Plan Contribution and Benefit Limits

IRS Announces 2018 Plan Contribution and Benefit Limits

On October 19, 2017, the Internal Revenue Service announced cost-of-living adjustments affecting dollar limitations and compensation thresholds for pension plans and other retirement-related items for tax year 2018

The Highlights of Limitations that Changed from 2017 to 2018

  • For single taxpayers covered by a workplace retirement plan, the income phase-out range for deductible contributions to an IRA is $63,000 to $73,000, up from $62,000 to $72,000.
  • For married couples filing jointly where the spouse making the IRA contribution is covered by a workplace retirement plan, the income phase-out range is $101,000 to $121,000, up from $99,000 to $119,000.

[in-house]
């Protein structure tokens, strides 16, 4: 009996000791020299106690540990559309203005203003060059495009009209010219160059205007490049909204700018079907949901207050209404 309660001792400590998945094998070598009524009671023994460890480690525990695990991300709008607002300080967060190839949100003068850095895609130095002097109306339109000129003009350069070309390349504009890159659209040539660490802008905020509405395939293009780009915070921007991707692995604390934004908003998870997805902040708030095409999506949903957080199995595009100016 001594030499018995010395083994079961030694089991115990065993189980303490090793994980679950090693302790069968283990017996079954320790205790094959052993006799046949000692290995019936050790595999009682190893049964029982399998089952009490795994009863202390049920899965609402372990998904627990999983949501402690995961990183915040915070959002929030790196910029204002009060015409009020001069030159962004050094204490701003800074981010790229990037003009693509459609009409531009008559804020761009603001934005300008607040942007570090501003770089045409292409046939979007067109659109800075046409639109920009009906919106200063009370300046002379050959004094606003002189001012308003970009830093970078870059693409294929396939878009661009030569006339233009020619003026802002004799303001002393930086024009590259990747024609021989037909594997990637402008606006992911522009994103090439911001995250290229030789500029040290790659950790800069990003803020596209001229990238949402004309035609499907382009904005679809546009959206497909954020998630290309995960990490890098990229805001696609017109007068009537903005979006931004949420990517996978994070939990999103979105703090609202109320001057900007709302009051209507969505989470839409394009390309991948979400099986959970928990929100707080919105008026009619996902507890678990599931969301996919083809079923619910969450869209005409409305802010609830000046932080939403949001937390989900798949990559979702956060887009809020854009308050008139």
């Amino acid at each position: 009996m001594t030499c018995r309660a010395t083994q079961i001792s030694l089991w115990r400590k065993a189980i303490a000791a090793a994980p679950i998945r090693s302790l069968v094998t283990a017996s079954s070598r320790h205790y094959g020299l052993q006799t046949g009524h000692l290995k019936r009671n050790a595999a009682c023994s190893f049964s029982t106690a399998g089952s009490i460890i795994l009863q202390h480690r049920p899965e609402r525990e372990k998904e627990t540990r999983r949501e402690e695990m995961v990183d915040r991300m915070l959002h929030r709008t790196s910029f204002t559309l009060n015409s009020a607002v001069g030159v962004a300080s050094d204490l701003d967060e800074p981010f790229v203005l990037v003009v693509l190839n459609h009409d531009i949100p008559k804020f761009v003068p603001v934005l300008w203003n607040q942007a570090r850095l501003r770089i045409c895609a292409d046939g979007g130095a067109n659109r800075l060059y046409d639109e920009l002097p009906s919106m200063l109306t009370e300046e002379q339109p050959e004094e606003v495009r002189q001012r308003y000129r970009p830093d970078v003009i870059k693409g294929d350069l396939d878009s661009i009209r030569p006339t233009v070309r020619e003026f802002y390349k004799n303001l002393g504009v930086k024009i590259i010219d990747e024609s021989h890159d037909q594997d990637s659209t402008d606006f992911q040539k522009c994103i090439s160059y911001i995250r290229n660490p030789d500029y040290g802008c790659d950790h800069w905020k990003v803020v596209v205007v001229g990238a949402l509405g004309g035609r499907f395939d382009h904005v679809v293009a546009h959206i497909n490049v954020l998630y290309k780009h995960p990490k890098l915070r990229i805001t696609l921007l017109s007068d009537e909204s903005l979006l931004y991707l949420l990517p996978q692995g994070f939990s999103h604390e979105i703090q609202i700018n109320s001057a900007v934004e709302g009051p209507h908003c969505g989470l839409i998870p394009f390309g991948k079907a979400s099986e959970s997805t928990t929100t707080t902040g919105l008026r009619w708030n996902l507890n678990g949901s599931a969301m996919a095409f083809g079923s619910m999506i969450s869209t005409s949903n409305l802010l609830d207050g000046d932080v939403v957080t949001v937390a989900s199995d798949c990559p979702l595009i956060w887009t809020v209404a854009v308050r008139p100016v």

• For an IRA contributor who is not covered by a workplace retirement plan and is married to someone who is covered, the deduction is phased out if the couple’s income is $189,000 to $199,000, up from $186,000 to $196,000.
  • The income phase-out range for taxpayers making contributions to a Roth IRA is $189,000 to $199,000 for married couples filing jointly, up from $186,000 to $196,000. For singles and heads of household, the income phase-out range is $120,000 to $135,000, up from $118,000 to $133,000.
  • The income limit for the saver’s credit (also known as the retirement savings contribution credit) for low- and moderate-income workers is $63,000 for married couples filing jointly, up from $62,000; $47,250 for heads of household, up from $46,500; and $31,500 for married individuals filing separately and for singles, up from $31,000.

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 For full details on the plan limits for 2018, visit the IRS guidenace detailing these items in Notice 2016-62.

 Plan Limits Chart 2018